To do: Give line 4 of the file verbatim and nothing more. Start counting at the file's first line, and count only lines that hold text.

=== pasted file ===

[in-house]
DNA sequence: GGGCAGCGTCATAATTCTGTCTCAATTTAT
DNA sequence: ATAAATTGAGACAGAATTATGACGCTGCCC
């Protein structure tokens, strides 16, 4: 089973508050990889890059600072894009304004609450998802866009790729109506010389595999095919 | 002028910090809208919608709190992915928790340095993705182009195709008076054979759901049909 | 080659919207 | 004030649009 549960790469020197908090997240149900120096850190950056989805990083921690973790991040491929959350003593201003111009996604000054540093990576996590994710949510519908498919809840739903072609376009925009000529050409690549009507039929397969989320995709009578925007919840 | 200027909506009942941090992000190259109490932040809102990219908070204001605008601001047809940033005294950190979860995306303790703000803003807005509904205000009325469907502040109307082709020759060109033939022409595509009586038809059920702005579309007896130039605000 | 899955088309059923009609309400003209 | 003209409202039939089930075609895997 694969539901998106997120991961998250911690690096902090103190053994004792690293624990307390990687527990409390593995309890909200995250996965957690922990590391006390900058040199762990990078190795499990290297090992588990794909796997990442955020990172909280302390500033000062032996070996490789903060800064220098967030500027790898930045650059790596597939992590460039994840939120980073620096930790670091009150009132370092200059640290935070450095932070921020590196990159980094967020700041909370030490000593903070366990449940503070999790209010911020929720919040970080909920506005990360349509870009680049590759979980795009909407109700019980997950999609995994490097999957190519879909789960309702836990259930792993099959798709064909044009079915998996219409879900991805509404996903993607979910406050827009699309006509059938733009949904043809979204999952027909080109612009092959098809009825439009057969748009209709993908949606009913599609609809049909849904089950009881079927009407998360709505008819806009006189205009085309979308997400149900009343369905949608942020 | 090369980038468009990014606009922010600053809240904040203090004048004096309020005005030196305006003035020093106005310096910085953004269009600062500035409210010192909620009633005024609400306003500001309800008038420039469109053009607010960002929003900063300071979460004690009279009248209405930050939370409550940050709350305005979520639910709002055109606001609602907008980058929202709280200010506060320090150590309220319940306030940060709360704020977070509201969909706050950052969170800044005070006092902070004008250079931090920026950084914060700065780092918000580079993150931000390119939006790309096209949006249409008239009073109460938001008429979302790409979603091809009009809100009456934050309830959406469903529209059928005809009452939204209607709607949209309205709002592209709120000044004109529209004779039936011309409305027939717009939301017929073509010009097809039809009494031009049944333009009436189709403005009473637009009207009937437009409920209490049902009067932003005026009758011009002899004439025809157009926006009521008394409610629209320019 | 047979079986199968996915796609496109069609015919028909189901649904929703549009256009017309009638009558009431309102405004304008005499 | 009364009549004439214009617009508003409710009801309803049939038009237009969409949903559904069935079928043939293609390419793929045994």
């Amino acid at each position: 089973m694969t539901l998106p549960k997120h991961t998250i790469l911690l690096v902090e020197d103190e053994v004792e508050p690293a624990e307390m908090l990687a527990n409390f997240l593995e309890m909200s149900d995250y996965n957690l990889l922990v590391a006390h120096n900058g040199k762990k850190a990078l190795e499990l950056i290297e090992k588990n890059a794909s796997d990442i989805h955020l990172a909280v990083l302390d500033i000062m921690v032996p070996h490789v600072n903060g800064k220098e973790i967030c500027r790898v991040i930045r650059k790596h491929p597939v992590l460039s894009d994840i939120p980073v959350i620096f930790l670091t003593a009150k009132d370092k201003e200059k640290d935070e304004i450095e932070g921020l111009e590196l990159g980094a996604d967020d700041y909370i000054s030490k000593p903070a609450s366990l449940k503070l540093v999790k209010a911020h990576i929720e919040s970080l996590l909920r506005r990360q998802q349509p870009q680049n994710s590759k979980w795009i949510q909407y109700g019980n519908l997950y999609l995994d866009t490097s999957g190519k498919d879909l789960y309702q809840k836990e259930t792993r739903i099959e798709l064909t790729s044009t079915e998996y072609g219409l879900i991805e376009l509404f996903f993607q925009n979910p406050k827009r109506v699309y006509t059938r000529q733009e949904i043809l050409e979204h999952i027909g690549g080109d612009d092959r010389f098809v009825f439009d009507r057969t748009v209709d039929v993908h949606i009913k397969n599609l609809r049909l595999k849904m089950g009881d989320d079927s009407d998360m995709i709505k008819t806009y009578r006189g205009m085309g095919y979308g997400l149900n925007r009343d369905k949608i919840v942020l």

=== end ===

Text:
């Protein structure tokens, strides 16, 4: 089973508050990889890059600072894009304004609450998802866009790729109506010389595999095919 | 002028910090809208919608709190992915928790340095993705182009195709008076054979759901049909 | 080659919207 | 004030649009 549960790469020197908090997240149900120096850190950056989805990083921690973790991040491929959350003593201003111009996604000054540093990576996590994710949510519908498919809840739903072609376009925009000529050409690549009507039929397969989320995709009578925007919840 | 200027909506009942941090992000190259109490932040809102990219908070204001605008601001047809940033005294950190979860995306303790703000803003807005509904205000009325469907502040109307082709020759060109033939022409595509009586038809059920702005579309007896130039605000 | 899955088309059923009609309400003209 | 003209409202039939089930075609895997 694969539901998106997120991961998250911690690096902090103190053994004792690293624990307390990687527990409390593995309890909200995250996965957690922990590391006390900058040199762990990078190795499990290297090992588990794909796997990442955020990172909280302390500033000062032996070996490789903060800064220098967030500027790898930045650059790596597939992590460039994840939120980073620096930790670091009150009132370092200059640290935070450095932070921020590196990159980094967020700041909370030490000593903070366990449940503070999790209010911020929720919040970080909920506005990360349509870009680049590759979980795009909407109700019980997950999609995994490097999957190519879909789960309702836990259930792993099959798709064909044009079915998996219409879900991805509404996903993607979910406050827009699309006509059938733009949904043809979204999952027909080109612009092959098809009825439009057969748009209709993908949606009913599609609809049909849904089950009881079927009407998360709505008819806009006189205009085309979308997400149900009343369905949608942020 | 090369980038468009990014606009922010600053809240904040203090004048004096309020005005030196305006003035020093106005310096910085953004269009600062500035409210010192909620009633005024609400306003500001309800008038420039469109053009607010960002929003900063300071979460004690009279009248209405930050939370409550940050709350305005979520639910709002055109606001609602907008980058929202709280200010506060320090150590309220319940306030940060709360704020977070509201969909706050950052969170800044005070006092902070004008250079931090920026950084914060700065780092918000580079993150931000390119939006790309096209949006249409008239009073109460938001008429979302790409979603091809009009809100009456934050309830959406469903529209059928005809009452939204209607709607949209309205709002592209709120000044004109529209004779039936011309409305027939717009939301017929073509010009097809039809009494031009049944333009009436189709403005009473637009009207009937437009409920209490049902009067932003005026009758011009002899004439025809157009926006009521008394409610629209320019 | 047979079986199968996915796609496109069609015919028909189901649904929703549009256009017309009638009558009431309102405004304008005499 | 009364009549004439214009617009508003409710009801309803049939038009237009969409949903559904069935079928043939293609390419793929045994």